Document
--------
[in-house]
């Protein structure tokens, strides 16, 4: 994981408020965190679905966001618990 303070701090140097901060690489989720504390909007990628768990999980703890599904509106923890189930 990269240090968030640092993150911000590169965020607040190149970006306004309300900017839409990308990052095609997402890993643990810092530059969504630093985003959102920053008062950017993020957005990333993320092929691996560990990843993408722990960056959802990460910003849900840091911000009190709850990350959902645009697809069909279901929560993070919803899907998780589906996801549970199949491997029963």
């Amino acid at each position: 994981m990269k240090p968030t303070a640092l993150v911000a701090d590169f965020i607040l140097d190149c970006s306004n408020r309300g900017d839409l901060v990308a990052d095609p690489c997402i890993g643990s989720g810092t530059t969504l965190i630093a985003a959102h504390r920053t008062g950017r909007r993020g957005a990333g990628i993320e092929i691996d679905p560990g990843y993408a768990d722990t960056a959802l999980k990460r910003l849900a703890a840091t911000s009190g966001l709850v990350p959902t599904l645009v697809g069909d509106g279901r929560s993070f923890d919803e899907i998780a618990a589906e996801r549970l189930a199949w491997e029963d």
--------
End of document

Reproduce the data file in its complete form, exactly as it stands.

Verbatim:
[in-house]
């Protein structure tokens, strides 16, 4: 994981408020965190679905966001618990 303070701090140097901060690489989720504390909007990628768990999980703890599904509106923890189930 990269240090968030640092993150911000590169965020607040190149970006306004309300900017839409990308990052095609997402890993643990810092530059969504630093985003959102920053008062950017993020957005990333993320092929691996560990990843993408722990960056959802990460910003849900840091911000009190709850990350959902645009697809069909279901929560993070919803899907998780589906996801549970199949491997029963």
């Amino acid at each position: 994981m990269k240090p968030t303070a640092l993150v911000a701090d590169f965020i607040l140097d190149c970006s306004n408020r309300g900017d839409l901060v990308a990052d095609p690489c997402i890993g643990s989720g810092t530059t969504l965190i630093a985003a959102h504390r920053t008062g950017r909007r993020g957005a990333g990628i993320e092929i691996d679905p560990g990843y993408a768990d722990t960056a959802l999980k990460r910003l849900a703890a840091t911000s009190g966001l709850v990350p959902t599904l645009v697809g069909d509106g279901r929560s993070f923890d919803e899907i998780a618990a589906e996801r549970l189930a199949w491997e029963d």